What is epidemiology? There are many different definitions of the term. A simple and useful definition is epidemiology is "the study of disease in populations". It deals with the incidence, distribution, and control of diseases in specific POPULATIONS. Thus, epidemiology does NOT interested in disease processes in affected INDIVIDUALS. Another difference is, epidemiology is concerned with the causes of diseases and sometimes how to prevent them, while other brances of medicine are mostly interested in to find cures for diseases in individuals already affected.

Epidemiology literally means "the study about the people" in origin. The term was initially used to cover the description and causation of epidemic outbreaks of infectious dieseases. Today, however, it is used for disease in general, and even many non-disease health-related conditions, such as obesity high blood pressure. Currently, epidemiology is defined as the study of distribution and determinants of health-related states in populations and use of this knowledge to address health problems. By identifying risk factors for disease, epidemiology is closely related with public health, policy decisions, preventive medicine and evidence-based medicine. Thus, today epidemiologists work in the areas of methodology and design of clinical research, collection of data, statistical analysis, and interpretation and presentation of results. Major areas of epidemiological study include disease etiology, outbreak investigation, disease surveillance and screening, biomonitoring, and comparisons of treatment effects such as in clinical trials.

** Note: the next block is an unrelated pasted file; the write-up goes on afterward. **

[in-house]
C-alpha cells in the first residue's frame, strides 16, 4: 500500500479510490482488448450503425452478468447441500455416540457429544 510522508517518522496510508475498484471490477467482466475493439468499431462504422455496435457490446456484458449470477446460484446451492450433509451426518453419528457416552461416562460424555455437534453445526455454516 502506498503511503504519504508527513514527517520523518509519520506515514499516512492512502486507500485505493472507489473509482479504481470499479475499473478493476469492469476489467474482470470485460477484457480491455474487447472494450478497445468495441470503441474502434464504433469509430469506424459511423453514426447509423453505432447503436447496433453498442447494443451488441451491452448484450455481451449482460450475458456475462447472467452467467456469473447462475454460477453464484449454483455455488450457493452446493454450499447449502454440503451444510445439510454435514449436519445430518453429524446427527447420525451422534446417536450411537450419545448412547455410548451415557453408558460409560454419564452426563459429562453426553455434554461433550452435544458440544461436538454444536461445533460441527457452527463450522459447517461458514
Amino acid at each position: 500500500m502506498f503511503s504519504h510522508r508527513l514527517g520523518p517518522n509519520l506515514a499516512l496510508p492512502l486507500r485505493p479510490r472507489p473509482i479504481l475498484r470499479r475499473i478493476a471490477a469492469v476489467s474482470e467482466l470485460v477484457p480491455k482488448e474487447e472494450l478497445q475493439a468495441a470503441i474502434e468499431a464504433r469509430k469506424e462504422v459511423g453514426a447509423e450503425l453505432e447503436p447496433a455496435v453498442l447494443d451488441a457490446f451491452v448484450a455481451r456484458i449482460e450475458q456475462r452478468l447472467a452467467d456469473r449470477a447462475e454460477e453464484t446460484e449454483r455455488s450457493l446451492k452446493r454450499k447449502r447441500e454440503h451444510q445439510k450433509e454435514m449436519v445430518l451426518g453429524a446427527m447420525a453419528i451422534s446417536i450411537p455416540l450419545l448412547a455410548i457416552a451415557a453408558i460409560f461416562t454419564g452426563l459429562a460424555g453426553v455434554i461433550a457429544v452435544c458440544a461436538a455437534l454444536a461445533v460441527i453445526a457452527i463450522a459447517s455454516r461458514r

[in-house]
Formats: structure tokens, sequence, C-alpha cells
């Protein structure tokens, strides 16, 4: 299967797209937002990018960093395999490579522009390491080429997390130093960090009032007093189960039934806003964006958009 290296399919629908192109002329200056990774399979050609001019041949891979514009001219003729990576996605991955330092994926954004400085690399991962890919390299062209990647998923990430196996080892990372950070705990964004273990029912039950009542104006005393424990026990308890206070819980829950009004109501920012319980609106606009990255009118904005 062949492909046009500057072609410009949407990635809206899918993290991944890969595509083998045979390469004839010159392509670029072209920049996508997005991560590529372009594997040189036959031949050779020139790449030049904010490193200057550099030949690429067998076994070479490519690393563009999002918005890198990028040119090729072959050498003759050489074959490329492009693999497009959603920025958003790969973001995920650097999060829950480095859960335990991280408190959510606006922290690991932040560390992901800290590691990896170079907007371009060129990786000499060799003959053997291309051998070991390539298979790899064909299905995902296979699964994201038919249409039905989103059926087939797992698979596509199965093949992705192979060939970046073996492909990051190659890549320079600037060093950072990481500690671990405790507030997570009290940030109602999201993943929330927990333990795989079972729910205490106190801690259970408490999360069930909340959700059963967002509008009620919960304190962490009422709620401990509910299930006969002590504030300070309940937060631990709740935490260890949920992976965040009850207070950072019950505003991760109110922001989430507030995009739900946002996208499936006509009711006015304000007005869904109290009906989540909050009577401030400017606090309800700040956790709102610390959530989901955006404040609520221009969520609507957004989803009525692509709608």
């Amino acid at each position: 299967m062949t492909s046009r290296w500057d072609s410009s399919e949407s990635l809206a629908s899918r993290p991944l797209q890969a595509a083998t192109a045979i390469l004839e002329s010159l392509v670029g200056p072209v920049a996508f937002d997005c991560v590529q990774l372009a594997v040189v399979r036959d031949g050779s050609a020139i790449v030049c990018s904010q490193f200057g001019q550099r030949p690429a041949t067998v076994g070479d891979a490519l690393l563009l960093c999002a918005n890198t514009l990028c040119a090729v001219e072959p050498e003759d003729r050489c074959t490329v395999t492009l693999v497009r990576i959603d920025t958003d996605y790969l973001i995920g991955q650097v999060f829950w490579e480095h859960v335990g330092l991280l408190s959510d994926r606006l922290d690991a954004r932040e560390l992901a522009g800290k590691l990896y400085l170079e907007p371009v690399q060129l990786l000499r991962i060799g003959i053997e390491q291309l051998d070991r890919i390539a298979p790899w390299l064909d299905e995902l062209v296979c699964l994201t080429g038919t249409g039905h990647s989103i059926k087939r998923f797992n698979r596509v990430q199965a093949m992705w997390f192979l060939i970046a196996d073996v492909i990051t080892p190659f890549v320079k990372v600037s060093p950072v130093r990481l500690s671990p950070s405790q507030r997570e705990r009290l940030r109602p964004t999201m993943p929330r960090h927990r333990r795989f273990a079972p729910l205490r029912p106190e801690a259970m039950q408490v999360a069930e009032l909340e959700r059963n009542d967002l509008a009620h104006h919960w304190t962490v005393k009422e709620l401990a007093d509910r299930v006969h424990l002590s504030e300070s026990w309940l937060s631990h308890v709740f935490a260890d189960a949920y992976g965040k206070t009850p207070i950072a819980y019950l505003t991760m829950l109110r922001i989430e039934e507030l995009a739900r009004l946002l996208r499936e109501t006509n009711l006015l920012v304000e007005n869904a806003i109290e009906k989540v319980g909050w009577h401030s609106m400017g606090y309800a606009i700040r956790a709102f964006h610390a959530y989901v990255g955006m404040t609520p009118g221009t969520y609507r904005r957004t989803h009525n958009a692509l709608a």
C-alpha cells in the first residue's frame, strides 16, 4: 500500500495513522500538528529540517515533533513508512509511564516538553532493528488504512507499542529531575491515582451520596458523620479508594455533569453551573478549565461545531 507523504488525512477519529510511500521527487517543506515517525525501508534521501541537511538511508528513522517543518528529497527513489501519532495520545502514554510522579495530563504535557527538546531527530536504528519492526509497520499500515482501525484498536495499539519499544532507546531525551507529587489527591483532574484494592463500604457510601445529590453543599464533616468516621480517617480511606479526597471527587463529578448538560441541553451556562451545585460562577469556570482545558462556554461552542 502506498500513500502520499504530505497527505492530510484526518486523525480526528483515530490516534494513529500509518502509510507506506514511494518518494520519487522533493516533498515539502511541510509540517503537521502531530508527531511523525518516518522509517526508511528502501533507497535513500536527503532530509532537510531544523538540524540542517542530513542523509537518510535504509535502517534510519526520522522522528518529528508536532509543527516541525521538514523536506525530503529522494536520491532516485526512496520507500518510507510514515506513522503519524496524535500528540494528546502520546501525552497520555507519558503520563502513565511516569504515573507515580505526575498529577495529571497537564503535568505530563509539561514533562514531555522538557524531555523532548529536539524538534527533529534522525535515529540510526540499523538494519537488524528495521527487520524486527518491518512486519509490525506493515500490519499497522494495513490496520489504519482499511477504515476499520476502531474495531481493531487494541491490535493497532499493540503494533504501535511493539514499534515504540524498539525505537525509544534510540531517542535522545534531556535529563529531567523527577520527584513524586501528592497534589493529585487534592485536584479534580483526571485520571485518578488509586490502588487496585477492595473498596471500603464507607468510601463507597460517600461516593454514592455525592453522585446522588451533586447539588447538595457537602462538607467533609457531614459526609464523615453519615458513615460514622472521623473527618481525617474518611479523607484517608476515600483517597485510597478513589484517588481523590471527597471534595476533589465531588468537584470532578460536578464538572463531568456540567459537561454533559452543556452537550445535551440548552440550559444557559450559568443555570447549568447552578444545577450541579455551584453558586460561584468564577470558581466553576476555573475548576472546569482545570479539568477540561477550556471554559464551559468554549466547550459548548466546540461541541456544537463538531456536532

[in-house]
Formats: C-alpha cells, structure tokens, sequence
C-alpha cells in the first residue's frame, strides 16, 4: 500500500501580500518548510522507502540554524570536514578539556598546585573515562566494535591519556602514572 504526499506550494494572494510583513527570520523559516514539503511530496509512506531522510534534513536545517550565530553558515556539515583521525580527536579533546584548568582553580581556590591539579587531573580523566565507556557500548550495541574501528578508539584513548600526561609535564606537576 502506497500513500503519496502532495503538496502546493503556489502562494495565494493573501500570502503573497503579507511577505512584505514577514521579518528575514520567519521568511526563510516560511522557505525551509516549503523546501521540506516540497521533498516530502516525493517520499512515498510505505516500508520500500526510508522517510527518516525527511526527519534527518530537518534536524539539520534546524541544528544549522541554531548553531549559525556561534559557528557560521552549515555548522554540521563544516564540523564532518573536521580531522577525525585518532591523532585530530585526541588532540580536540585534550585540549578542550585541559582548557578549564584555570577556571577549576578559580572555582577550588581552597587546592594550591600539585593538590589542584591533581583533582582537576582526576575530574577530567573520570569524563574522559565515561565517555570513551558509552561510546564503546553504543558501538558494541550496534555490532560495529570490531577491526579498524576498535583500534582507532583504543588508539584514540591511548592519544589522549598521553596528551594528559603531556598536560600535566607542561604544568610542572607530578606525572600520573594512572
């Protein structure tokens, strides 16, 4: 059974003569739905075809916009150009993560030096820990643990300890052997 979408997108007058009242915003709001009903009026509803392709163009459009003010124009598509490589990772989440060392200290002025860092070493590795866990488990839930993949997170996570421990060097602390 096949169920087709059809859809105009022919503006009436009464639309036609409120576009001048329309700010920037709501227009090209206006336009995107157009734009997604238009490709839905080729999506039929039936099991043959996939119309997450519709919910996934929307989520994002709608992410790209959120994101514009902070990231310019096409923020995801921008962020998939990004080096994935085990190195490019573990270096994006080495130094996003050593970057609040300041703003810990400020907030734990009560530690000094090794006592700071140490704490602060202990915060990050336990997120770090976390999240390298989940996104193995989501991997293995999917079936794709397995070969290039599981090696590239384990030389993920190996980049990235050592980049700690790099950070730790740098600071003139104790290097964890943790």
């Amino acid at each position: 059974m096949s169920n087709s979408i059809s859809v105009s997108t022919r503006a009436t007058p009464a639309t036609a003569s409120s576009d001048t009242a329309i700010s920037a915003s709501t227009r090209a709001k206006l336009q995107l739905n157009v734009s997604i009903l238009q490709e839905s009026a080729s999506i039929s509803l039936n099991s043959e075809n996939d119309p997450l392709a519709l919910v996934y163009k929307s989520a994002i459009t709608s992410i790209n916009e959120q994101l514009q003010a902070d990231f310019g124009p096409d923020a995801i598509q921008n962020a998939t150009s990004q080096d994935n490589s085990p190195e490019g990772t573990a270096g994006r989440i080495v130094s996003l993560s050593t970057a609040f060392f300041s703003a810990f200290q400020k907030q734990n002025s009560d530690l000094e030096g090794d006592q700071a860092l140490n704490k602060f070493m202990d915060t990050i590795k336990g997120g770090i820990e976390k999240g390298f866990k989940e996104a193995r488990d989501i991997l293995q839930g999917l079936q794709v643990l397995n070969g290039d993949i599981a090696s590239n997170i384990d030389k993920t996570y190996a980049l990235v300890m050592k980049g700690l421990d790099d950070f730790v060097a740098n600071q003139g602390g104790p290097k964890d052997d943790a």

Epidemiologists believe that the frequency of a disease in a population is depend on the interaction of many factors. Thus, studying these interactions may result in change of some of the determinants involved, so reducing the frequency of the disease in question.

Some essential terms should be explained to understand epidemiological concepts. These are: population, population at risk, determinants (intrinsic or extrinsic). A population can be defined as the complete collection of individuals that have some particular characteristic(s) in common. Depending on the characteristic(s) being considered, a population can be very large or very small. Population at risk is a subset of population which is considered capable of acquiring the particular disease or disease characteristic being studied. A determinant is any factor or variable that can affect the frequency of a disease in a specific population. Determinants can be classified as either intrinsic or extrinsic. Intrinsic determinants are characteristics of the host or disease agent which are generally determined genetically. Extrinsic determinants are normally associated with some form of environmental influence on the host or disease agent. They may also include interventions made by people into the disease process by the use of drugs, vaccines, dips, movement controls and quarantines.

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